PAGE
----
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We've been seeing less articles about Dark Souls II recently which is fairly understandable considering the game has been out for three months and the first DLC pack isn't out yet, but that doesn't mean we haven't seen any at all recently.
As a matter of fact, Polygon opines that the game doesn't need more content via DLC, as it's already too big and uneven for its own good:
This is one of the zillions of ways that games are more like music than they are like story-based entertainment. Musical performances, whether recorded to an album or organized as a concert program, try to finesse a sequence, duration, and level of variety that will thrill the audience and satisfy them without wearing them out.
There is no "perfect" way to do this. Take Chopin's 24 Preludes (Op. 28): I couldn't give you a concrete reason why the stately, melancholy No. 15 is followed by the frenzied No. 16 and the grand, nostalgic No. 17, but they work, a chaotic piece followed by a sentimental mood, slow numbers butting up against fast ones, the way a normal day can take you from hassle and distraction to a quiet that just waits to be interrupted.
Dark Souls had that magic in its sequencing, that knack that isn't a matter of design so much as taste, gut feeling and luck. Dark Souls 2 didn't; it was "more Dark Souls," and that's fine, but how much more do we need? The new levels may be fun for their own sake, but the original didn't leave an opening for them.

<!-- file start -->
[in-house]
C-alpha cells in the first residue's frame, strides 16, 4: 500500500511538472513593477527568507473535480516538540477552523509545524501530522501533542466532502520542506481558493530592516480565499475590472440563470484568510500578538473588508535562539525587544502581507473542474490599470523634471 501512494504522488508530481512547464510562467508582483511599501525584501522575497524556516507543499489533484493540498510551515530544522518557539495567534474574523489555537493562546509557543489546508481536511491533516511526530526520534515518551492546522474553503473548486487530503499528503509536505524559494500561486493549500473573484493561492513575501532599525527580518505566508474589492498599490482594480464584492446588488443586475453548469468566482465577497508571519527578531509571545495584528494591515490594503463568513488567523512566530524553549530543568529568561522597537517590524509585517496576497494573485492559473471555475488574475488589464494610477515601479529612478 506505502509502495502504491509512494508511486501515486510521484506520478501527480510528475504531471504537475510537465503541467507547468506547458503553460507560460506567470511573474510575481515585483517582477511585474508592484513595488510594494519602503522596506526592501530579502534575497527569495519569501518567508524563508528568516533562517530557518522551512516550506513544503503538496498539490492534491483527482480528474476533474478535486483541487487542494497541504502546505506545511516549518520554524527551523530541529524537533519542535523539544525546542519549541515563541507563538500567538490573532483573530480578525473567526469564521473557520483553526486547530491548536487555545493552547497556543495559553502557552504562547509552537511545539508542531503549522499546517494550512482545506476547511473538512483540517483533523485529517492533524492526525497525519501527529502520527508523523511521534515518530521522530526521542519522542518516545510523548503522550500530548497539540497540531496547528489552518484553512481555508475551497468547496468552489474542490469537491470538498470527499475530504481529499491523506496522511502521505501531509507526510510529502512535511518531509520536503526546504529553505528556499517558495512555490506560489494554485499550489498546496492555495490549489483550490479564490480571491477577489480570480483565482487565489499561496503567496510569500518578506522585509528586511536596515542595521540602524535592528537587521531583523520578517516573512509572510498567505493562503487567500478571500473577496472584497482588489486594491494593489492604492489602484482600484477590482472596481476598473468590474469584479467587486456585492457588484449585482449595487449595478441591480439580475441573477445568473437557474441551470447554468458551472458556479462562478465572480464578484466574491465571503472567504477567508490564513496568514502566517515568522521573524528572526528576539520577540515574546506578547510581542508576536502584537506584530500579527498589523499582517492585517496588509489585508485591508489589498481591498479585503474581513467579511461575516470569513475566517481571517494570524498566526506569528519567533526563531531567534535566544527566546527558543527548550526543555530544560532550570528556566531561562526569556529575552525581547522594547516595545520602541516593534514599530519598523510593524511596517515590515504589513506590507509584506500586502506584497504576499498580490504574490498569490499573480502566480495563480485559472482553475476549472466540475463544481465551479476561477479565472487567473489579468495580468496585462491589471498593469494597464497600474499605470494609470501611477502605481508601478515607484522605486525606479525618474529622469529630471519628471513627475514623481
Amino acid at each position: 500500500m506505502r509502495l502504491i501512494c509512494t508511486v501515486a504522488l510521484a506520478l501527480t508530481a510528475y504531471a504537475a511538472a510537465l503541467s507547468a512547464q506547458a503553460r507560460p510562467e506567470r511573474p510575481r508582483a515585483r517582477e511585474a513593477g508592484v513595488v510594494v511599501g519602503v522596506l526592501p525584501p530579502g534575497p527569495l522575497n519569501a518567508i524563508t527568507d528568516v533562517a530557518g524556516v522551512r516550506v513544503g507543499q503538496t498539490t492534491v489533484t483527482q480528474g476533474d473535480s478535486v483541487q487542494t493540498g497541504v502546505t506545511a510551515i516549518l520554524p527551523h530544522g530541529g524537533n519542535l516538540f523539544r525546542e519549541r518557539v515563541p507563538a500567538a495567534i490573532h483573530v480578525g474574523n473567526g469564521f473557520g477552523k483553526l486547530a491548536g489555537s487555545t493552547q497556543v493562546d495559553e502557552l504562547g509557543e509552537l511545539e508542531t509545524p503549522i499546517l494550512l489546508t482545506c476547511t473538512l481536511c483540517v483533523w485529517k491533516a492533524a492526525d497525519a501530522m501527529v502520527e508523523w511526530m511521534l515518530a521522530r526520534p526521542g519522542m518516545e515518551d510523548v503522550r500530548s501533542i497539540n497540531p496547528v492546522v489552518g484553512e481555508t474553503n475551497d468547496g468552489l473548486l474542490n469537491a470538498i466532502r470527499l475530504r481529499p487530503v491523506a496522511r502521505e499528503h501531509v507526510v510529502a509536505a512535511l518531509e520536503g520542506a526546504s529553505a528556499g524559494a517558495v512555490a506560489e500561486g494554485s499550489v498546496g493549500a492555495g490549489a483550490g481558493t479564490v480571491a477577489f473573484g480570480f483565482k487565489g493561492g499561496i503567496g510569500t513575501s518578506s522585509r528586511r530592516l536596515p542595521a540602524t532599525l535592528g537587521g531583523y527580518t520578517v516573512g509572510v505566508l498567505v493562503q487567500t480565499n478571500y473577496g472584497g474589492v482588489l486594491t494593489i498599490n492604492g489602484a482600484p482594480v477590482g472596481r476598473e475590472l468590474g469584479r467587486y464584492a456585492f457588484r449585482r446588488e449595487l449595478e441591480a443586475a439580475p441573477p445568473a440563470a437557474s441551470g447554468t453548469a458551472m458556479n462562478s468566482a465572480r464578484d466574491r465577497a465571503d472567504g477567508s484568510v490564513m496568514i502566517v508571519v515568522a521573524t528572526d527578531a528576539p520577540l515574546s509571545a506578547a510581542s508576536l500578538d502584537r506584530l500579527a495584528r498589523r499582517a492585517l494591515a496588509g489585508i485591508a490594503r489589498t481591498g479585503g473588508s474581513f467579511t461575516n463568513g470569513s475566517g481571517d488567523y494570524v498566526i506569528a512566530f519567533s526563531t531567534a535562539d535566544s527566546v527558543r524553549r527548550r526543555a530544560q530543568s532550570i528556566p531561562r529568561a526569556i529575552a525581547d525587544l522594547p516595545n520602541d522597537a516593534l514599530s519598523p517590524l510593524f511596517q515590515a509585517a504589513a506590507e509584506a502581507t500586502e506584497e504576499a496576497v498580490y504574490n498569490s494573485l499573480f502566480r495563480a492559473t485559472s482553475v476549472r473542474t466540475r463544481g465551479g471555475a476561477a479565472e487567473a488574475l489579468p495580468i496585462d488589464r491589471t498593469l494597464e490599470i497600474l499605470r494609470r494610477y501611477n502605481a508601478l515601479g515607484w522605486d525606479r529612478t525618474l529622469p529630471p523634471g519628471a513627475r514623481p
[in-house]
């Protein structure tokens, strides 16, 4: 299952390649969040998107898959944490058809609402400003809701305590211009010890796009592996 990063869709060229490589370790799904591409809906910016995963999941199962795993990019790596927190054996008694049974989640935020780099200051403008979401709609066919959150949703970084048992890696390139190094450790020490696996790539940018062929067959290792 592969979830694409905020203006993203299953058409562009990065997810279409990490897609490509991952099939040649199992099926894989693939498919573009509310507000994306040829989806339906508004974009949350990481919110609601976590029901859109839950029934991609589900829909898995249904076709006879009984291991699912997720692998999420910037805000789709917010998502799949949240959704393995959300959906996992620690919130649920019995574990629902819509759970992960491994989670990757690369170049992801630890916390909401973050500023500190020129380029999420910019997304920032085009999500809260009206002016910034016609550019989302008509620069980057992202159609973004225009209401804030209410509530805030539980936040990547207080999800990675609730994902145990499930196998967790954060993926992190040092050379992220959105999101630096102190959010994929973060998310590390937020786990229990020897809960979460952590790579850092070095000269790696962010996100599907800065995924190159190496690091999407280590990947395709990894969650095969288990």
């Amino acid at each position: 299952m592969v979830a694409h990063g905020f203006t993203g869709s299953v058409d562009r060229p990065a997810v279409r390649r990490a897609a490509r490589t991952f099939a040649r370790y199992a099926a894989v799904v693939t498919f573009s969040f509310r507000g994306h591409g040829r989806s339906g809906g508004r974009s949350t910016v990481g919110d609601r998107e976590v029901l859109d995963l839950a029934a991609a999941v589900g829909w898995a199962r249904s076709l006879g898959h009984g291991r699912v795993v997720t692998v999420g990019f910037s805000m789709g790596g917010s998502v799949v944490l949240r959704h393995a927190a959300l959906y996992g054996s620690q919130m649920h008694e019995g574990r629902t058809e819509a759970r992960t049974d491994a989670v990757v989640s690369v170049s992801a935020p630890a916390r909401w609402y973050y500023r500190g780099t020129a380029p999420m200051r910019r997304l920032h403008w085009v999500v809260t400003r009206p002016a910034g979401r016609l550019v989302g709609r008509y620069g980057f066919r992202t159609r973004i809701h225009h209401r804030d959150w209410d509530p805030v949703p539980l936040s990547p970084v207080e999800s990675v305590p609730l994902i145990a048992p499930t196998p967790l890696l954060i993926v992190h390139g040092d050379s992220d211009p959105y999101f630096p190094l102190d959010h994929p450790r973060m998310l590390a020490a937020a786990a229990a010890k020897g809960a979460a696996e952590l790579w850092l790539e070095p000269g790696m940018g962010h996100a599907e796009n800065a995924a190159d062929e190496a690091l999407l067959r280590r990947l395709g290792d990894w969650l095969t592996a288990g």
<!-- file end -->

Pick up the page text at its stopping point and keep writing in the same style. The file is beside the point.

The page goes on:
While VG247 argues that, despite being inferior to the original, the fantasy action-RPG sequel still "ruined gaming" by making the rest of the recent AAA offerings pale in comparison, and offers some reasons. I'm just going to quote one for space reasons:
Dark Souls doesn't tell you where to go
Entering the worlds of Lordran and Drangleic for the first time is incredibly daunting, because neither Dark Souls or its sequel tells you where to go. You get a simple task ring two bells, seek the king and wherever you go next is up to you. There are no HUD markers or crumb-trail mechanics. There isn't even a radar or map. You have to memorise where everything is, and bore it into your skull so whenever you need to back-track you can find your way.
Does this mean you'll get lost? Undoubtedly, and I understand why some gamers find this frustrating. What frustrates me more since playing these games is having to dutifully follow big, intrusive arrows telling me where my next mission is. This is worse when said game offers little deviation from the one true path. I like to explore in games, to seek out secrets and go it at my own pace. From Software lets me scratch that itch well.
This exploration isn't possible in corridor shooters and other narrowed experiences, as it probably wouldn't sit well in terms of pacing, but where possible, I'd love to just turn off the HUD, remove all my mission markers and just do whatever the hell I want. Aimless meandering in Dark Souls can lead to the discovery of brilliant secrets and loot drops that are massively beneficial, so it pays to wander, but I just feel stunted or intruded-upon in some new games.